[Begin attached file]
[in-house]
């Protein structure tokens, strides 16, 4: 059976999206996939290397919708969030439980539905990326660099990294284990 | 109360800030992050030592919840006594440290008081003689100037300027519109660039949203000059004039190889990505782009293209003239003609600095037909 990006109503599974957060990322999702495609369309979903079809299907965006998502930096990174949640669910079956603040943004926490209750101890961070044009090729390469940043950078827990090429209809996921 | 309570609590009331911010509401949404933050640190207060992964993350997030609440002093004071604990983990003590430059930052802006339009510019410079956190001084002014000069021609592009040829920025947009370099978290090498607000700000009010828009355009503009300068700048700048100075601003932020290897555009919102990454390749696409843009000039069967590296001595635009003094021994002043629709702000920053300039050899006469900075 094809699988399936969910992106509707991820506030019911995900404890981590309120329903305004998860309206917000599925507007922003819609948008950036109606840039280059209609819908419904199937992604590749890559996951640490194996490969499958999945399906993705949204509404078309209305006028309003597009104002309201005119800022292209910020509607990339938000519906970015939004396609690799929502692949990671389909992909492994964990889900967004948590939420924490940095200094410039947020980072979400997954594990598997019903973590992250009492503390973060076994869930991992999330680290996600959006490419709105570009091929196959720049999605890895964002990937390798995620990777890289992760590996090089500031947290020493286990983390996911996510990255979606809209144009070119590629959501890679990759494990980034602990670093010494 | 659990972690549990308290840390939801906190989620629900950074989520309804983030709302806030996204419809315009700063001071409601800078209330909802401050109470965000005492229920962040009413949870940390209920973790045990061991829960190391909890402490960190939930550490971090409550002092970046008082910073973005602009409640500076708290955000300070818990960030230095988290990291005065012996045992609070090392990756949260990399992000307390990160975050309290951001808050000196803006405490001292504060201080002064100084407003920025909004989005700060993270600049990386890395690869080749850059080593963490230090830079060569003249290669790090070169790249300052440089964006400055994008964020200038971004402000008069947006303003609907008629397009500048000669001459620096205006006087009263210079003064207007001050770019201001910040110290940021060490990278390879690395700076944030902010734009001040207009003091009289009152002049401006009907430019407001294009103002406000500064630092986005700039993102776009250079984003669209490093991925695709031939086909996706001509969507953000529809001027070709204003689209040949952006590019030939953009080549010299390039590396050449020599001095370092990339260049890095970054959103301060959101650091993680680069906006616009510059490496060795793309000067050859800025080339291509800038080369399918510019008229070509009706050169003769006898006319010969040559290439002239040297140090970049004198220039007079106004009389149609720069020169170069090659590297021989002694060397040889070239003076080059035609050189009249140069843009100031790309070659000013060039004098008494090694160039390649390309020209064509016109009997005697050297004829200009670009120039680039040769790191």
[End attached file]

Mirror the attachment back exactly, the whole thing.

[in-house]
């Protein structure tokens, strides 16, 4: 059976999206996939290397919708969030439980539905990326660099990294284990 | 109360800030992050030592919840006594440290008081003689100037300027519109660039949203000059004039190889990505782009293209003239003609600095037909 990006109503599974957060990322999702495609369309979903079809299907965006998502930096990174949640669910079956603040943004926490209750101890961070044009090729390469940043950078827990090429209809996921 | 309570609590009331911010509401949404933050640190207060992964993350997030609440002093004071604990983990003590430059930052802006339009510019410079956190001084002014000069021609592009040829920025947009370099978290090498607000700000009010828009355009503009300068700048700048100075601003932020290897555009919102990454390749696409843009000039069967590296001595635009003094021994002043629709702000920053300039050899006469900075 094809699988399936969910992106509707991820506030019911995900404890981590309120329903305004998860309206917000599925507007922003819609948008950036109606840039280059209609819908419904199937992604590749890559996951640490194996490969499958999945399906993705949204509404078309209305006028309003597009104002309201005119800022292209910020509607990339938000519906970015939004396609690799929502692949990671389909992909492994964990889900967004948590939420924490940095200094410039947020980072979400997954594990598997019903973590992250009492503390973060076994869930991992999330680290996600959006490419709105570009091929196959720049999605890895964002990937390798995620990777890289992760590996090089500031947290020493286990983390996911996510990255979606809209144009070119590629959501890679990759494990980034602990670093010494 | 659990972690549990308290840390939801906190989620629900950074989520309804983030709302806030996204419809315009700063001071409601800078209330909802401050109470965000005492229920962040009413949870940390209920973790045990061991829960190391909890402490960190939930550490971090409550002092970046008082910073973005602009409640500076708290955000300070818990960030230095988290990291005065012996045992609070090392990756949260990399992000307390990160975050309290951001808050000196803006405490001292504060201080002064100084407003920025909004989005700060993270600049990386890395690869080749850059080593963490230090830079060569003249290669790090070169790249300052440089964006400055994008964020200038971004402000008069947006303003609907008629397009500048000669001459620096205006006087009263210079003064207007001050770019201001910040110290940021060490990278390879690395700076944030902010734009001040207009003091009289009152002049401006009907430019407001294009103002406000500064630092986005700039993102776009250079984003669209490093991925695709031939086909996706001509969507953000529809001027070709204003689209040949952006590019030939953009080549010299390039590396050449020599001095370092990339260049890095970054959103301060959101650091993680680069906006616009510059490496060795793309000067050859800025080339291509800038080369399918510019008229070509009706050169003769006898006319010969040559290439002239040297140090970049004198220039007079106004009389149609720069020169170069090659590297021989002694060397040889070239003076080059035609050189009249140069843009100031790309070659000013060039004098008494090694160039390649390309020209064509016109009997005697050297004829200009670009120039680039040769790191």